To handle internationalization, it may help to use the following in your code (for example Spanish in Chile):

  use POSIX;
  my $loc = POSIX::setlocale( &POSIX::LC_ALL, "es_CL" );

I haven't tested this, so I would be interested in hearing whether this works.


The create and open methods return the DBIx::FullTextSearch object on success, upon failure they return undef and set error message in $DBIx::FullTextSearch::errstr variable.

All other methods return reasonable (documented above) value on success, failure is signalized by unreasonable (typically undef or null) return value; the error message may then be retrieved by "$fts->errstr" method call.


This documentation describes DBIx::FullTextSearch module version 0.73.


Error handling needs more polishing.

We do not check if the stored values are larger that specified by the *_bits parameters.

No CGI administration tool at the moment.

No scoring algorithm implemented.


These modules are under active development. If you would like to contribute, please e-mail

There are two mailing lists for this module, one for users, and another for developers. To subscribe, visit


(Original) Jan Pazdziora,, at Faculty of Informatics, Masaryk University in Brno, Czech Republic

(Current Maintainer) T.J. Mather,, Princeton, NJ USA

Paid support is available from directly from the maintainers of this package. Please see <> for more details.


Fixes, Bug Reports, Docs have been generously provided by:

  Vladimir Bogdanov
  Ade Olonoh
  Kate Pugh
  Sven Paulus
  Andrew Turner
  Tom Bille
  Joern Reder
  Tarik Alkasab
  Dan Collis Puro
  Tony Bowden
  Mario Minati
  Miroslav Suchý
  Stephen Patterson
  Joern Reder
  Hans Poo

Of course, big thanks to Jan Pazdziora, the original author of this module. Especially for providing a clean, modular code base!


All rights reserved. This package is free software; you can redistribute it and/or modify it under the same terms as Perl itself.


DBIx::FullTextSearch::StopWord, Class::DBI::mysql::FullTextSearch

OTHER PRODUCTS and why I've written this module

I'm aware of DBIx::TextIndex and DBIx::KwIndex modules and about UdmSearch utility, and about htdig and glimpse on the non-database side of the world.

To me, using a database gives reasonable maintenance benefits. With products that use their own files to store the information (even if the storage algorithms are efficient and well thought of), you always struggle with permissions on files and directories for various users, with files that somebody accidently deleted or mungled, and making the index available remotely is not trivial.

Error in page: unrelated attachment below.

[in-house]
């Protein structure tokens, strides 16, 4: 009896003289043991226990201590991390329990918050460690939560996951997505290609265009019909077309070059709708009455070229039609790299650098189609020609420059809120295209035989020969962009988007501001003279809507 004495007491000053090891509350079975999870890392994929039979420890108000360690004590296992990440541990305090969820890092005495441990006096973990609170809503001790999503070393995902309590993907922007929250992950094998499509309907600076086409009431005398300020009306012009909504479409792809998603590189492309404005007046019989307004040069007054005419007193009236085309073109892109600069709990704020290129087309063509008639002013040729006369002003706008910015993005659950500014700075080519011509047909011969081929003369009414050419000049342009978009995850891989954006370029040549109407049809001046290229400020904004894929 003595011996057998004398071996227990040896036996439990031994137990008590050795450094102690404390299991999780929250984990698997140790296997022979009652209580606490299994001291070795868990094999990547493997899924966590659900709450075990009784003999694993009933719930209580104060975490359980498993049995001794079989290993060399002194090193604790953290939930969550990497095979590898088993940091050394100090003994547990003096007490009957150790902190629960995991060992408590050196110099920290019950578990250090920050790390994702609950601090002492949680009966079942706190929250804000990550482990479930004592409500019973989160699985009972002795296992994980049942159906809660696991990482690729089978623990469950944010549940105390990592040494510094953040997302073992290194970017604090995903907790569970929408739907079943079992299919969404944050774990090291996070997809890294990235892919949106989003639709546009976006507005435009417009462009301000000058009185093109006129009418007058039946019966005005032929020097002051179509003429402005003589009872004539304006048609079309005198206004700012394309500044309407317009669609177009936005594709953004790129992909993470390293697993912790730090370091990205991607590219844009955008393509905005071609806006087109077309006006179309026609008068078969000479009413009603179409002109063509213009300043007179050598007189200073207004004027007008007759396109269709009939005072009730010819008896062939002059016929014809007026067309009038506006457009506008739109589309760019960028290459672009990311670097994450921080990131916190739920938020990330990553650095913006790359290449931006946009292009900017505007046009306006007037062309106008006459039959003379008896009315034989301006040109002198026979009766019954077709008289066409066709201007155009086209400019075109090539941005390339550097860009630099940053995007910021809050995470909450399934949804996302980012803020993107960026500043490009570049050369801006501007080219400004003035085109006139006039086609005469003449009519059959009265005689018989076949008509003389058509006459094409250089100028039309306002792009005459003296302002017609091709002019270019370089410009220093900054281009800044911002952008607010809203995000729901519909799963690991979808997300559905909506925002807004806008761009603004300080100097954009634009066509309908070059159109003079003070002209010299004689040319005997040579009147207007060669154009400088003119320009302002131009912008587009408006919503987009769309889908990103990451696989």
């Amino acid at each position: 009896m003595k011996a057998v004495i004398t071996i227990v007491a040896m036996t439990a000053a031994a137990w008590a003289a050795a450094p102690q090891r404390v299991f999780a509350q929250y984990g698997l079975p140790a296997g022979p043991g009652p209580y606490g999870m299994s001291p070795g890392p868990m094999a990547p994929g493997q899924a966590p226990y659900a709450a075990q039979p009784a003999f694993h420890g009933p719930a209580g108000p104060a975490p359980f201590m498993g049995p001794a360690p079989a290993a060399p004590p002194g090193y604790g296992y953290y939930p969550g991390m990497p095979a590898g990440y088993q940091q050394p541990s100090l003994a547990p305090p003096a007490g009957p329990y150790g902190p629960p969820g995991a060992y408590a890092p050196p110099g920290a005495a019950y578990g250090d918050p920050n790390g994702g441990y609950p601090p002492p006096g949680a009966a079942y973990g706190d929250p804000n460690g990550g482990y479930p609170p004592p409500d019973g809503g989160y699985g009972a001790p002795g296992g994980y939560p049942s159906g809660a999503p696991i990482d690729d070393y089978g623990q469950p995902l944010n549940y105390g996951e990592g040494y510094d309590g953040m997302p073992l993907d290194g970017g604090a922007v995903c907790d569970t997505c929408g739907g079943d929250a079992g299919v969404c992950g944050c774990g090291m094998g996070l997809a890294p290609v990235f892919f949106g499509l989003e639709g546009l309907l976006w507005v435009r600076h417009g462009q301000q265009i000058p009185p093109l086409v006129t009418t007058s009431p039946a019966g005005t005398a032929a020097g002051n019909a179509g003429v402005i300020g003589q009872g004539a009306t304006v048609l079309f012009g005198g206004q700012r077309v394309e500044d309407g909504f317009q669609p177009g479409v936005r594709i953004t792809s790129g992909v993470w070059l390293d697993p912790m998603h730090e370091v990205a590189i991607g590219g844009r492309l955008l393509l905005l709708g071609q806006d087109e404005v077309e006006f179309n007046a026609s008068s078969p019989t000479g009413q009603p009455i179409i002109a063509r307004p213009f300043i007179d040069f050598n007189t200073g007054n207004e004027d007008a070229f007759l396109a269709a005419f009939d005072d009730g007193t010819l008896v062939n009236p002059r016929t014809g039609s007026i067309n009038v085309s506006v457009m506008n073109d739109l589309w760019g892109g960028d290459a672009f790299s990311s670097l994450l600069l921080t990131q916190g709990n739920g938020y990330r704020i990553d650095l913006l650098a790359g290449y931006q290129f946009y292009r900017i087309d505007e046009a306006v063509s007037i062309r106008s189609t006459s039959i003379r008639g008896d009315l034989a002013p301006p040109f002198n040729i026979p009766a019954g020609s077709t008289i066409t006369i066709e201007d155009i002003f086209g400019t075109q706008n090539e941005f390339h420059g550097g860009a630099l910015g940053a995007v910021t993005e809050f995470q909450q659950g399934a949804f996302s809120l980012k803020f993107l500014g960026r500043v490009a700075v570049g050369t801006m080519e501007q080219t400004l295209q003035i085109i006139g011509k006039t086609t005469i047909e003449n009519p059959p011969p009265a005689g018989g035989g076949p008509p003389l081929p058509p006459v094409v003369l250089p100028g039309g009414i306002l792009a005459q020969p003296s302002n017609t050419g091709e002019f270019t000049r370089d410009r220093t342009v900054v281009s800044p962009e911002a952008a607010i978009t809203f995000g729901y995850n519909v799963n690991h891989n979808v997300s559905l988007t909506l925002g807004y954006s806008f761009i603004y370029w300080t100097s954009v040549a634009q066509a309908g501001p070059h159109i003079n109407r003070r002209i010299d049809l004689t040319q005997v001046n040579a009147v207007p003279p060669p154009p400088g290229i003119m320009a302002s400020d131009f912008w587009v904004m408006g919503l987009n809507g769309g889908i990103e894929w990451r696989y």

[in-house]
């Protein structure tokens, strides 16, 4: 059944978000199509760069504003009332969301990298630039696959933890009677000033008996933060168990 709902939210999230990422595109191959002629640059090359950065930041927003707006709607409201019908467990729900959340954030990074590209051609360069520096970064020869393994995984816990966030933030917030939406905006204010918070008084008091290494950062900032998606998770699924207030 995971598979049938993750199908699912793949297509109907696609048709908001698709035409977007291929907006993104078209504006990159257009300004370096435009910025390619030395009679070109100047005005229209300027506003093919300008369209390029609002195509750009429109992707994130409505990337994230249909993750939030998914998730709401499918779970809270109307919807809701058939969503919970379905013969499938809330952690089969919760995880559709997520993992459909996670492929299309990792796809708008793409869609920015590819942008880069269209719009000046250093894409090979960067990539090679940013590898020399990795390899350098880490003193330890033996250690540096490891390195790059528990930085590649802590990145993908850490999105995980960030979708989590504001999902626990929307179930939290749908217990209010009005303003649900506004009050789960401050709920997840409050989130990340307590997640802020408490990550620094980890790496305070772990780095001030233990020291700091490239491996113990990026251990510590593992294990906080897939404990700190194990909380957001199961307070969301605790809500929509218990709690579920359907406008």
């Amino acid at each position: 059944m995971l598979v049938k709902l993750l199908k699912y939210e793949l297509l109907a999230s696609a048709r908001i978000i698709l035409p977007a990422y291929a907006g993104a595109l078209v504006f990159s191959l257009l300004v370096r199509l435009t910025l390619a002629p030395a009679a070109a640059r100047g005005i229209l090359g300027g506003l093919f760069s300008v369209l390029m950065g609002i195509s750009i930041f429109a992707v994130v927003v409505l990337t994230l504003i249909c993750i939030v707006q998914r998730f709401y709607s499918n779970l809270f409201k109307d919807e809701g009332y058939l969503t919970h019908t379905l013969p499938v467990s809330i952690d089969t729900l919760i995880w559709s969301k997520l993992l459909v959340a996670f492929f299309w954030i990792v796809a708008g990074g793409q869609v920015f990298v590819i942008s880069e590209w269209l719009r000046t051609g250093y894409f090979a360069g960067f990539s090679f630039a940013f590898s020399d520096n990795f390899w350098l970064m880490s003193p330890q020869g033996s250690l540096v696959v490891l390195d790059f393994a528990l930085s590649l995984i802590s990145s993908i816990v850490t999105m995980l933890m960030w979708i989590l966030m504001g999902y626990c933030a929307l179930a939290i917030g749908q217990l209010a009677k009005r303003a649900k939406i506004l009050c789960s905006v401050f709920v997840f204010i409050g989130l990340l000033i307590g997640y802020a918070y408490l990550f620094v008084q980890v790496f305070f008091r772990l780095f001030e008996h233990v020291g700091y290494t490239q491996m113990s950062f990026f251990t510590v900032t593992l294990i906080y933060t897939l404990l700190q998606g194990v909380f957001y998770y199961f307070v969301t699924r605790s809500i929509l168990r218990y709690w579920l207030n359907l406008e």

That's why I've wanted a module that will use a database as a storage backend. With MySQL, you get remote access and access control for free, and on many web servers MySQL is part of the standard equipment. So using it for text indexes seemed natural.

However, existing DBIx::TextIndex and UdmSearch are too narrow-aimed to me. The first only supports indexing of data that is stored in the database, but you may not always want or need to store the documents in the database as well. The UdmSearch on the other hand is only for web documents, making it unsuitable for indexing mailing-list archives or local data.

I believe that DBIx::FullTextSearch is reasonably flexible and still very efficient. It doesn't enforce its own idea of what is good for you -- the number of options is big and you can always extend the module with your own backend of frontend if you feel that those provided are not sufficient. Or you can extend existing by adding one or two parameters that will add new features. Of course, patches are always welcome. DBIx::FullTextSearch is a tool that can be deployed in many projects. It's not a complete environment since different people have different needs. On the other hand, the methods that it provides make it easy to build a complete solution on top of this in very short course of time.


Hey! The above document had some coding errors, which are explained below:
Around line 1188:
Non-ASCII character seen before =encoding in 'Suchý'. Assuming CP1252
2018-04-02 perl v5.26.1